Current Solutions (Vol/Compliance)

Peer pressure and

Other non-regulatory approaches

  • Education and public information
  • “Neighborhood watch” type organizations
  • Work with potential vendors to meet needs
  • Provide charts/guides to anchorage locations
  • Use community oriented policing techniques
the issues3
The Issues:
  • The problems associated with unregulated anchoring
  • The law and legal constraints on anchoring regulation
  • Current solutions
  • Potential solutions
potential solutions solutions that will require legislation
Potential Solutions(Solutions that will require legislation.)

Seek grant funding

Additional rulemaking authority

Provide a model anchoring ordinance

Remove restrictions on local authority

potential solutions
Potential Solutions

Seek grant funding for:

  • Managed mooring fields/anchorages
  • Upland facilities tied to boating access
  • Charts, guides, and waterway marking
  • Pump-out facilities and dump stations
  • Enhanced enforcement (over current levels)
potential solutions1
Potential Solutions

Additional rulemaking authority:

  • FWCC – Add “natural resource protection” to the purposes for regulation in § 327.46, FS.
  • DEP/BOTIITF – Allow regulation under chapters 253 and 258, FS., to protect resources on submerged lands not within parks and preserves.
potential solutions2
Potential Solutions

Provide a model anchoring ordinance

The model ordinance could be:

  • Specified in statute, or
  • FWC directed to develop it by rule.

Local governments wanting to regulate anchoring:

  • Could adopt only the model ordinance
  • Other ordinances would not be allowed
potential solutions3
Potential Solutions

Model anchoring ordinance –

Potential benefits include:

  • Uniformity and predictability
  • Easier educational effort
  • Greater voluntary compliance
  • Facilitates enforcement across jurisdictional lines
potential solutions4
Potential Solutions

Remove restrictions on local authority to regulate anchoring

  • Local government could experiment with local answers to meet local needs
  • Regulation and enforcement would be neither consistent nor predictable
    • Enforcement would be fragmented
    • County, state, and federal officers would not necessarily know the lower level ordinances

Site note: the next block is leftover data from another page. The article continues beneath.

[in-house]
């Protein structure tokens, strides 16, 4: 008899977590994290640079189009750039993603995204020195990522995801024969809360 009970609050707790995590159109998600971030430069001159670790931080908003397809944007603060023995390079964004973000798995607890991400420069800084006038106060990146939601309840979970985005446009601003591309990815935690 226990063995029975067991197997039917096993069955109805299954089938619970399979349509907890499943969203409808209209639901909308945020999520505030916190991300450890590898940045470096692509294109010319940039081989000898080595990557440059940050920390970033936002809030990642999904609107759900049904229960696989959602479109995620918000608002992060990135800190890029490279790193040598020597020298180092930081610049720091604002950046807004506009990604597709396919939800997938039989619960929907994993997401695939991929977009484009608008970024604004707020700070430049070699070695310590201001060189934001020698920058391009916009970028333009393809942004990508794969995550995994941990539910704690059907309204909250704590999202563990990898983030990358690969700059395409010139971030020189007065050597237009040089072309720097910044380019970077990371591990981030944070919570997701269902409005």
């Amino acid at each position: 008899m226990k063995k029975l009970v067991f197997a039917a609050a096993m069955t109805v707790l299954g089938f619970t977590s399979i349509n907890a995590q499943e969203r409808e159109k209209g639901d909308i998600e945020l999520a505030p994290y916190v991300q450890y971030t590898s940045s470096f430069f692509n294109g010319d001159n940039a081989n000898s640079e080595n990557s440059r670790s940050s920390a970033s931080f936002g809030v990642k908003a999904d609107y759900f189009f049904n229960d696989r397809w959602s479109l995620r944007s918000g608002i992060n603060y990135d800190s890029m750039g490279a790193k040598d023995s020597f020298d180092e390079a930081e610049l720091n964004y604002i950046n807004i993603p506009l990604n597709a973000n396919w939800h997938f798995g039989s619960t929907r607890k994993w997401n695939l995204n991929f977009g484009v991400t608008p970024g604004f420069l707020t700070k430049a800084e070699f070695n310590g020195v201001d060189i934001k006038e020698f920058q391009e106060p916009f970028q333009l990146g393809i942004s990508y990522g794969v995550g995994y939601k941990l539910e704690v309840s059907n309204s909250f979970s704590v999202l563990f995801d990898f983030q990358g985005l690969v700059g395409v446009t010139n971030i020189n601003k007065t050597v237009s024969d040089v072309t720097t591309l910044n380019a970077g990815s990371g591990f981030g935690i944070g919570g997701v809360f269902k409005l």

derelict vessels
Derelict Vessels
  • The key to enforcement is prevention.
  • Interrupt the process BEFORE the vessel is derelict.
  • Early intervention is essential.
derelict vessels1
Derelict Vessels

Derelict vessel – any vessel as defined by Florida law, which is left, stored, or abandoned: (2006 Legislature)

  • In a wrecked, junked, or substantially dismantled condition upon public waters.
  • At any port in this state without the consent of the agency having jurisdiction thereof.
  • Docked or grounded at or beached upon the property of another without the consent of the owner of the property.
derelict vessels2
Derelict Vessels

"Lost property" means all tangible personal property which:

  • Has no identifiable owner
  • Has been mislaid on public property
  • In substantially operable, functioning condition or has an apparent intrinsic value to the rightful owner
derelict vessels3
Derelict Vessels

"Abandoned property" means all tangible personal property which:

  • Has no identifiable owner
  • Disposed on public property
  • In a wrecked, inoperative, or partially dismantled condition or has no apparent intrinsic value

Vessels determined derelict by FWC, County or Municipal authorities are included within this definition.

derelict vessels4
Derelict Vessels

“Store or leave” any derelict vessel

  • $1000, 1 year jail, or both
  • Probation and restitution (if ordered by court)
  • Vessel is abandoned property
    • Removed at owners expense
    • No vehicle or vessel registration until reimbursement is made
derelict vessels5
Derelict Vessels

Removal of abandoned property:

  • Any law enforcement officer (or code enforcement officer if designated by the city or county)
  • No FWC delegation
  • Take possession if easily removable
  • 5-Day notice (owner must remove or show reasonable cause for failure to do so)
  • Remove and dispose at owners expense(agency pays and seeks reimbursement)
derelict vessels6
Derelict Vessels

Removal of lost property:

  • Any law enforcement officer (or code enforcement officer if designated by the city or county)
  • No FWC delegation
  • Take possession if easily removable
  • 5-day notice (owner must remove or show reasonable cause for failure to do so)
  • Remove and store at owners expense (agency pays and seeks reimbursement)
  • Advertise (first 45 days) and auction (after 90 days)